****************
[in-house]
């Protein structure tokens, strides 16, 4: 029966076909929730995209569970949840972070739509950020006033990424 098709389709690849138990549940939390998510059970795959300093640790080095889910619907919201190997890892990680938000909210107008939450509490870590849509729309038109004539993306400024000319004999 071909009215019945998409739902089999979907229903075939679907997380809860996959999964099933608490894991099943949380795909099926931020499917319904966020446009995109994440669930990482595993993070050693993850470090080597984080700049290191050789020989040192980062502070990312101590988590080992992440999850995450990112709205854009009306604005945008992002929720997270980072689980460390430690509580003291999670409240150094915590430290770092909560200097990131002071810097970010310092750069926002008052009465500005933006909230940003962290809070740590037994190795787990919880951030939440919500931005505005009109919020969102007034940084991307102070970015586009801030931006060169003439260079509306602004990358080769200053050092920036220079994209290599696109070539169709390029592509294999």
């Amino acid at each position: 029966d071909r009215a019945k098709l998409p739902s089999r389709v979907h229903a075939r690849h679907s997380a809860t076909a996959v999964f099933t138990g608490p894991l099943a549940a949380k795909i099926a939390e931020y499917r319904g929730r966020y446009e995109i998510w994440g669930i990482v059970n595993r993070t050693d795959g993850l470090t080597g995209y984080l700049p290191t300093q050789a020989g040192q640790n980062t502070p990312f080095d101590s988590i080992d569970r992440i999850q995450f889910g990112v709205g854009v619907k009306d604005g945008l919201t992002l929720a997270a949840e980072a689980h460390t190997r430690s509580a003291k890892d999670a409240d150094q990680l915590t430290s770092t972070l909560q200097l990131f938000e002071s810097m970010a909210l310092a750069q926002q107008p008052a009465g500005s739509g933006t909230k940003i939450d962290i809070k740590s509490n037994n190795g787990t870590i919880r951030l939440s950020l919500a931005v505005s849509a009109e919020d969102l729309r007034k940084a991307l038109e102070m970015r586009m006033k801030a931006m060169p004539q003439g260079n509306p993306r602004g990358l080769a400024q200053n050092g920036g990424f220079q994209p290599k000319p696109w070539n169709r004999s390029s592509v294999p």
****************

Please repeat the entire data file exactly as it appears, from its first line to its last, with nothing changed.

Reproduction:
[in-house]
């Protein structure tokens, strides 16, 4: 029966076909929730995209569970949840972070739509950020006033990424 098709389709690849138990549940939390998510059970795959300093640790080095889910619907919201190997890892990680938000909210107008939450509490870590849509729309038109004539993306400024000319004999 071909009215019945998409739902089999979907229903075939679907997380809860996959999964099933608490894991099943949380795909099926931020499917319904966020446009995109994440669930990482595993993070050693993850470090080597984080700049290191050789020989040192980062502070990312101590988590080992992440999850995450990112709205854009009306604005945008992002929720997270980072689980460390430690509580003291999670409240150094915590430290770092909560200097990131002071810097970010310092750069926002008052009465500005933006909230940003962290809070740590037994190795787990919880951030939440919500931005505005009109919020969102007034940084991307102070970015586009801030931006060169003439260079509306602004990358080769200053050092920036220079994209290599696109070539169709390029592509294999």
């Amino acid at each position: 029966d071909r009215a019945k098709l998409p739902s089999r389709v979907h229903a075939r690849h679907s997380a809860t076909a996959v999964f099933t138990g608490p894991l099943a549940a949380k795909i099926a939390e931020y499917r319904g929730r966020y446009e995109i998510w994440g669930i990482v059970n595993r993070t050693d795959g993850l470090t080597g995209y984080l700049p290191t300093q050789a020989g040192q640790n980062t502070p990312f080095d101590s988590i080992d569970r992440i999850q995450f889910g990112v709205g854009v619907k009306d604005g945008l919201t992002l929720a997270a949840e980072a689980h460390t190997r430690s509580a003291k890892d999670a409240d150094q990680l915590t430290s770092t972070l909560q200097l990131f938000e002071s810097m970010a909210l310092a750069q926002q107008p008052a009465g500005s739509g933006t909230k940003i939450d962290i809070k740590s509490n037994n190795g787990t870590i919880r951030l939440s950020l919500a931005v505005s849509a009109e919020d969102l729309r007034k940084a991307l038109e102070m970015r586009m006033k801030a931006m060169p004539q003439g260079n509306p993306r602004g990358l080769a400024q200053n050092g920036g990424f220079q994209p290599k000319p696109w070539n169709r004999s390029s592509v294999p």